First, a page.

China Ramps up Efforts for Weather Control, Neighbors WorryEnvironment | February 19, 2021, Friday // 15:11| views
In recent months, China has stepped up its attempts to gain control over the weather, mainly aiming to be able to cause rain in drought-stricken areas.
In December, China's state council announced that by 2025, the weather control program would cover about half of the country's territory. We are talking about an area that is 20 times the size of the UK. The goal is to control rain- and snowfalls in this area. The statement said the program would help mitigate disasters, respond to wildfire emergencies and deal with unusually high temperatures or droughts.
Beijing's first attempts were made before the 2008 Olympics and aimed to reduce smog.
Over he span of five years, between 2012 and 2017, China spent more than USD 1.34 billion on the project in search of solutions.
In January this year, a specially designed weather modification drone of the Chinese Meteorological Administration - Ganlin-1 performed its first flight. Ganlin in translation means "sweet rain". The drone was created as part of a project launched in March 2019 to trigger rain in a mountainous area suffering from persistent drought.
Ganlin-1 is a modified version of a Chinese military aircraft and can fly over 14 hours. It carries on board various weather sensors, as well as a catalyst for "seeding clouds". Its developers say it can identify the optimal area for cloud seeding, release the catalyst and measure the effects afterwards.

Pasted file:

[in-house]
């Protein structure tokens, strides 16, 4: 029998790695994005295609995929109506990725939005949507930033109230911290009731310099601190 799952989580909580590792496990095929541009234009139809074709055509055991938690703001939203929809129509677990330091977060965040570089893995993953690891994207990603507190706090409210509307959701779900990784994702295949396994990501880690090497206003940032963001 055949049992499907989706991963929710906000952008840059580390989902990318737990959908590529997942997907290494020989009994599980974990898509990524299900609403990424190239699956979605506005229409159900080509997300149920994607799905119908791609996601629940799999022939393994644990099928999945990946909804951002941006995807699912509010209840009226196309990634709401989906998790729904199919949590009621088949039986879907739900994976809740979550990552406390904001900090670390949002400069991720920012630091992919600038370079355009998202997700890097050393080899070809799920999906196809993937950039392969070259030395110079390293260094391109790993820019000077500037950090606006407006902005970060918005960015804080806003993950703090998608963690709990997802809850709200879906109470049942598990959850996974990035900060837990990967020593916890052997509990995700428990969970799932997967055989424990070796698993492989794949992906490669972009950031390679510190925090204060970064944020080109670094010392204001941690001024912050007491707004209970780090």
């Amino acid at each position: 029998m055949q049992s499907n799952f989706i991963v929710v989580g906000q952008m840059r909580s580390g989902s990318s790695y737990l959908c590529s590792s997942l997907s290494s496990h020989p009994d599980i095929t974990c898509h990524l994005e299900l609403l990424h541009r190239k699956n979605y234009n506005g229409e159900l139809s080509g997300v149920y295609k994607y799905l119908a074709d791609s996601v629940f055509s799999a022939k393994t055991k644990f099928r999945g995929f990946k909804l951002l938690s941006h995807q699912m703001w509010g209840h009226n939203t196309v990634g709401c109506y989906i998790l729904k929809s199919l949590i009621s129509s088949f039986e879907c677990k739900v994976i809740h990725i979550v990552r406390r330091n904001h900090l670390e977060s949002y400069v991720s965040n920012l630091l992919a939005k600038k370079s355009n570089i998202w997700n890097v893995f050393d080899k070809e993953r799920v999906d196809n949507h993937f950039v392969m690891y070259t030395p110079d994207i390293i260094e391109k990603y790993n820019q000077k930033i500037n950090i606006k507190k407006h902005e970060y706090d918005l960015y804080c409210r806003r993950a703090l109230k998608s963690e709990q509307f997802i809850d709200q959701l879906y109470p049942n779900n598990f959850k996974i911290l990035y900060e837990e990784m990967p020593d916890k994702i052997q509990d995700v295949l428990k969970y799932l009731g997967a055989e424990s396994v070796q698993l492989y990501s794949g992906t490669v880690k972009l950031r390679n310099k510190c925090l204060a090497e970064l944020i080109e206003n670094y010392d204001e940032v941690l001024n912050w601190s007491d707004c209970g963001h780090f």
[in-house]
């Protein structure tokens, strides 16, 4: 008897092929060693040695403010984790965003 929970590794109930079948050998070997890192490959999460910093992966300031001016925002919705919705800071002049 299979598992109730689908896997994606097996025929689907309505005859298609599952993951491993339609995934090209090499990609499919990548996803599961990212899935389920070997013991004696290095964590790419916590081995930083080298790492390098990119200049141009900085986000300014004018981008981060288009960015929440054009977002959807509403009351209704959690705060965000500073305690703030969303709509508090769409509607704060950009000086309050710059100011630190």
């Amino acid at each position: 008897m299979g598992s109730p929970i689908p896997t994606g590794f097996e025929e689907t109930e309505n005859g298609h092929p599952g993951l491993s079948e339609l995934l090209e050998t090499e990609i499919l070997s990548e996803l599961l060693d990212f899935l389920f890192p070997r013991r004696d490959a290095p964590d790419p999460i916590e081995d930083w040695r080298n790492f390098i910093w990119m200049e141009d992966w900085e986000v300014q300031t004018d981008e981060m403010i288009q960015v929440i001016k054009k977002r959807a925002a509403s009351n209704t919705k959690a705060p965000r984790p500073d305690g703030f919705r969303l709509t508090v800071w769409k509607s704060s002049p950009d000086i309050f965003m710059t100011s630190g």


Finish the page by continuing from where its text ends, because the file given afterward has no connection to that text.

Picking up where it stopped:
As a concept, "cloud seeding" has been known for decades. It is about injecting small amounts of silver iodide into clouds with a lot of moisture, which then condenses around the new particles, they get heavier and fall in the form of rain or snow.
A US National Science Foundation study published last year found that "cloud seeding” can increase rainfalls in a given area if weather conditions are favorable." The study was one of the first to show that "cloud seeding" works, as until now it has been difficult to distinguish rainfalls created artificially from natural ones.
However, China's enthusiasm for developing this technology has raised concerns in neighboring India, where agriculture is heavily dependent on the monsoon already affected by climate change.
In addition, India and China have a territorial dispute in the Himalayas, which has been exacerbated in recent months and periodically led to clashes. In India, they fear that weather modification could potentially give China an advantage in a possible future conflict, given the importance of weather conditions for any troop movement in this inhospitable mountain region.
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